She was delayed from filming a last-minute CNN interview, so I was anxious to rush her through the next steps. Passes were secured at the information desk --she used her Cuban passport as ID and was photographed like any other visitor. We hurried downstairs and through the basement parking lot to the Library building where journalists’ and UNCA offices are located during the main building renovation. As we walked fast and through successive security points, I told her the Cuban government had blocked our plan and we would have to improvise. We agreed it did not matter, she was at the UN and she was going to speak regardless. Just minutes before, I had read on my phone that the tantrum had played out at the highest levels; Cuba’s Ambassador had filed an official protest asking the UN Secretary General to call off the “grave attack.”

    Cuba is very influential at the UN, it has one of the largest and most active representations. China, Russia, Iran, and the likes are strong supporters, plus it exerts great influence over many other governments --many opportunely host Cuban medical missions or share "revolutionary" sympathies, others just want to avoid trouble. Cuba’s diplomats are known for expertly working the UN bureaucracy and rules. The room change was the least of my worries. At any moment, I feared, we could be stopped at a security check, escorted out of the building, or attacked by Cuba’s diplomat-thugs. These things have actually happened at the UN in New York and Geneva.
    Maria Werlau, Executive Director of the nonprofit CubaArchive.org, was instrumental in getting the United Nations Correspondences Association’s (UNCA) to invite Yoani to speak at the UN. The article recount step by step Yoani visit to the UN

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    Re: Cuba’s bloggers are as sharp abroad as at home

    Cubans Are Trapped In A Myth
    Yoani Sanchez: Cubans Are Trapped In A Myth

    Yoani Sanchez
    Posted: 03/26/2013 8:24 pm

    It's cold in the Hague. Through the window I can see a seagull find a piece of a cookie on the sidewalk. In the warmth of a local bar several activists are speaking of their respective realities. From one corner of the table a Mexican journalist explains the risk of exercising the profession of reporter in a reality where words can cost you your life. We all listen in silence, imagining the newsroom shot up, his colleagues kidnapped or killed, the impunity.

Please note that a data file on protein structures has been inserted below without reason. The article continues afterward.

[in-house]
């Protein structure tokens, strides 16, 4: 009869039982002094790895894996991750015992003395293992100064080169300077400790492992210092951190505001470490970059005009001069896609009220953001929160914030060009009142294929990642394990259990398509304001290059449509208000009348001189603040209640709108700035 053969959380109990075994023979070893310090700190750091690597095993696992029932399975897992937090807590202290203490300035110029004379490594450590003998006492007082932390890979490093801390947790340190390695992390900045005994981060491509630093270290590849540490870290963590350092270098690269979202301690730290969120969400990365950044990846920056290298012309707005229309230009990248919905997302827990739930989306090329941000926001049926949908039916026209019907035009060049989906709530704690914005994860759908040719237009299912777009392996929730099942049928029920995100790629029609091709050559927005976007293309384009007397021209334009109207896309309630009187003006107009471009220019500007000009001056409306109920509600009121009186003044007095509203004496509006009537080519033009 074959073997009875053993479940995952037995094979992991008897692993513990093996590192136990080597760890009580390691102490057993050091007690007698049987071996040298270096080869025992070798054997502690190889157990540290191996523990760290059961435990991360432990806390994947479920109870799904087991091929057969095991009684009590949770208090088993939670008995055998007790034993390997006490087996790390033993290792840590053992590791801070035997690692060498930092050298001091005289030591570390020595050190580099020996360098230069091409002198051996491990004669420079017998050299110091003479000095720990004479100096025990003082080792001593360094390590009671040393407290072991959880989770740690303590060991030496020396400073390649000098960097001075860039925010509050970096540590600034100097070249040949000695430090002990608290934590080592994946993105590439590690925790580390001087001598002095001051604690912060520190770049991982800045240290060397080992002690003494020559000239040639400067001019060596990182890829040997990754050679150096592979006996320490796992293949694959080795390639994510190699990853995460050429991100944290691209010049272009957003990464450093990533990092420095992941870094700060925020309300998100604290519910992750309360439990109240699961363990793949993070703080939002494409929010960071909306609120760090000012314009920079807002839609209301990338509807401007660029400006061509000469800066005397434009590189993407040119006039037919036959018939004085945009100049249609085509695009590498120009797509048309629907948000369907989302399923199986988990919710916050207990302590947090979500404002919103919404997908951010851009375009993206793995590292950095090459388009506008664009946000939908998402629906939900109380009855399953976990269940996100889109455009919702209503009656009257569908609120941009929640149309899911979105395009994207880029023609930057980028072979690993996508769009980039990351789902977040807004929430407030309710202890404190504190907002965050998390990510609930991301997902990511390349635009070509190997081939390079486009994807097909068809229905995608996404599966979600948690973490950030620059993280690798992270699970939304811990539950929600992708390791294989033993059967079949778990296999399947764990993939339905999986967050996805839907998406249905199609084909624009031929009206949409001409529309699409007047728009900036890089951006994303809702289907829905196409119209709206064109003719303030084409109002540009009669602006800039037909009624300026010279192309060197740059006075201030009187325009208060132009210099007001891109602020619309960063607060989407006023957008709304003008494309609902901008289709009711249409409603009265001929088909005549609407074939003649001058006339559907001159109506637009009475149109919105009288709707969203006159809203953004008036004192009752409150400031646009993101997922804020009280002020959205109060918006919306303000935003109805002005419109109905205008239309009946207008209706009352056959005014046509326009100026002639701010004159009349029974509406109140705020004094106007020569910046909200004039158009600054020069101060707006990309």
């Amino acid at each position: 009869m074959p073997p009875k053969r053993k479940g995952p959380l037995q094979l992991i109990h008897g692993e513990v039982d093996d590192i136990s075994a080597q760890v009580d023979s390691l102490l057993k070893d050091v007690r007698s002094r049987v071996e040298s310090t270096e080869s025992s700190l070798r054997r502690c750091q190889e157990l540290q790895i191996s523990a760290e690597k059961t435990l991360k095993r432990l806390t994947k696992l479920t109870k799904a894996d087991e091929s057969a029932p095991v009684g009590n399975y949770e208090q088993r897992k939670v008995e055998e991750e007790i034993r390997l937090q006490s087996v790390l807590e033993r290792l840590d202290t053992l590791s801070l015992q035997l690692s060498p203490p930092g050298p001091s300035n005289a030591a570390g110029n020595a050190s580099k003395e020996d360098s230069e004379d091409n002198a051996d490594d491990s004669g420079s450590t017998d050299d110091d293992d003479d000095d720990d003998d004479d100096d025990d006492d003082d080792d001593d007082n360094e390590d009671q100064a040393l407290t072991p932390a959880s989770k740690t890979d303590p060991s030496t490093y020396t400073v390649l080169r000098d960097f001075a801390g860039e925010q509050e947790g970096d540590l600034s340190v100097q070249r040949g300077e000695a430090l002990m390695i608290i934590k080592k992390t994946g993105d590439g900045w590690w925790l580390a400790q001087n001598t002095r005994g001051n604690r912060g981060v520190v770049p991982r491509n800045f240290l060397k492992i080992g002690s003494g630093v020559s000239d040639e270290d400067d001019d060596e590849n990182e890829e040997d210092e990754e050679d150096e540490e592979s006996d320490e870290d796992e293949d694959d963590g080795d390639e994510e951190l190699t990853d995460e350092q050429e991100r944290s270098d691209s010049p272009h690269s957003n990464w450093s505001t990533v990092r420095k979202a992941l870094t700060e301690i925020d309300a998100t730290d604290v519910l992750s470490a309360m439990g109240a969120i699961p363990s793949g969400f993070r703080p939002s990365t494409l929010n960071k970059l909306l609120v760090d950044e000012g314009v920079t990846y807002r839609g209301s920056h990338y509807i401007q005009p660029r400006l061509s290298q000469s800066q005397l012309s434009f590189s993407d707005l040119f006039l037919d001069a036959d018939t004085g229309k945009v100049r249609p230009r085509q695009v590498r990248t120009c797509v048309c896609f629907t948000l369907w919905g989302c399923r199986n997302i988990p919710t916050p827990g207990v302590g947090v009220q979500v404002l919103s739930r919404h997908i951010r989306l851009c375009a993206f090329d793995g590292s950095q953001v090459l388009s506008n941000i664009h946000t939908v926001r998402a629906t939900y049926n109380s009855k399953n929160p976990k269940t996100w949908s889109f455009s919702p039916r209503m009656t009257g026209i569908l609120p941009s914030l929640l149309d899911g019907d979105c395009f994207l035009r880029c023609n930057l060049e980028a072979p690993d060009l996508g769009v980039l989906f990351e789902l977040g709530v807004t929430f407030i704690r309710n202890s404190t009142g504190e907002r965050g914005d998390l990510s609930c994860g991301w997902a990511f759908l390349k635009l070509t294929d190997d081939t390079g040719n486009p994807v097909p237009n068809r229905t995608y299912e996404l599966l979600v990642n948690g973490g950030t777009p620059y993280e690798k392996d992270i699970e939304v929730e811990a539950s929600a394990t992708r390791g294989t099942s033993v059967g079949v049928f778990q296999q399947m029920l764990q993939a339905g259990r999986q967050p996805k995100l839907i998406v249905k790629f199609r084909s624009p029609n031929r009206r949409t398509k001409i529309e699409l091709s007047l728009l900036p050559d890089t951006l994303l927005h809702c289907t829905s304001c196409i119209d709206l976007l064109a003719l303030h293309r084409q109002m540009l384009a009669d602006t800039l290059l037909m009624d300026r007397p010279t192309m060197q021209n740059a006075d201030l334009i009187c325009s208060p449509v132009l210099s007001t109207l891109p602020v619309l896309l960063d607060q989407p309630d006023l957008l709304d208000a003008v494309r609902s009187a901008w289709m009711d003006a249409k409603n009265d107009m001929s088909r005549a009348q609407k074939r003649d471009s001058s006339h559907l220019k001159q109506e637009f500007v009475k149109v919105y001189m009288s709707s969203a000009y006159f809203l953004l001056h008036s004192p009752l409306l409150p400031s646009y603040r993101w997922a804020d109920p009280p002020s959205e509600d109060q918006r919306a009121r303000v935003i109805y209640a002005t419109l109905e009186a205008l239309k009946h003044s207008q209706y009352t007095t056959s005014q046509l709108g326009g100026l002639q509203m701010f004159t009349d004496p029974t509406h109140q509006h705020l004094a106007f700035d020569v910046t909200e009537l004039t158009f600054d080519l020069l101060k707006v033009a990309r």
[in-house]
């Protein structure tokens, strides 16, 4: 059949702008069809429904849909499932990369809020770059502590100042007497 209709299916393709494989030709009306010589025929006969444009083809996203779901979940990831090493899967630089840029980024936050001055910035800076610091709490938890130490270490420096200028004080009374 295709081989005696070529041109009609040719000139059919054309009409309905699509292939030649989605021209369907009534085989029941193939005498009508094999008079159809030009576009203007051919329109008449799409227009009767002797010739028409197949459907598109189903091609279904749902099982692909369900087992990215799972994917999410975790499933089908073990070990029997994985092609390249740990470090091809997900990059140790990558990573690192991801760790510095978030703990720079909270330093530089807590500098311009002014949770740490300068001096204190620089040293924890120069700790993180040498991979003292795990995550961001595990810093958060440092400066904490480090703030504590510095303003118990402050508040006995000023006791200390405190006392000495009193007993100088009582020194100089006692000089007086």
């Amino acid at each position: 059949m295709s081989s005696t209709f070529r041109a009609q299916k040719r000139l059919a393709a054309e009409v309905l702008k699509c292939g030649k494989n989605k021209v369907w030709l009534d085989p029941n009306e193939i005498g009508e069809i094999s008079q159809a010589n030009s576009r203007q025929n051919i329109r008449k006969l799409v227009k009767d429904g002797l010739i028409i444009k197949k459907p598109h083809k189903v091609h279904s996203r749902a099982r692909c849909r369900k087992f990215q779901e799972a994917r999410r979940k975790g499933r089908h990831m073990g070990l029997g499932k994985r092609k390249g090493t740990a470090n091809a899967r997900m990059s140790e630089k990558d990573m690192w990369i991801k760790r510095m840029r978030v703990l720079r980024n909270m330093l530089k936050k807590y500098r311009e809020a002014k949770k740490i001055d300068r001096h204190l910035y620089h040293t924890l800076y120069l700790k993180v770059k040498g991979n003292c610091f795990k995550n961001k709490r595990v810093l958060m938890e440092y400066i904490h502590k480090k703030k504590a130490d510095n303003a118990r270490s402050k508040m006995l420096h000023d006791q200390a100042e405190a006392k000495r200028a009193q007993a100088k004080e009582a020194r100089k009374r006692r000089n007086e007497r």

Then a colleague from the Sahara speaks up and his words are like sand in your eyes, reddening them until the tears flow. The anecdotes from the North Korean also make me cringe. He was born in a prison camp from which he escaped at age 14. I follow each of these stories, I could live them. From whatever culture and geography, pain is pain anywhere. Within the space of a few minutes we pass from the midst of a shootout between cartels to a tent in the desert and then to the body of a boy behind barbed wire. I manage to put myself in the skin of all of them.

    I hold my breath. It's my turn to speak. I tell about the acts of repudiation, the arbitrary arrests, the assassination of reputations and a nation on rafts crossing the Florida Straits. I tell them of divided families, intolerance, of a country where power is inherited through blood and our children dream of escape. And then come all the phrases I've heard hundreds, thousands of times.

    I've barely said the first words and I already know what is coming: "But you can't complain, you have the best educational system on the continent"... "Yes, it might be, but you can't deny that Cuba has confronted the United States for half a century"... "OK, you don't have freedom, but you have a public health system"... and a long repertoire of stereotypes and false conclusions taken from official propaganda. Communication breaks down, the myth prevails.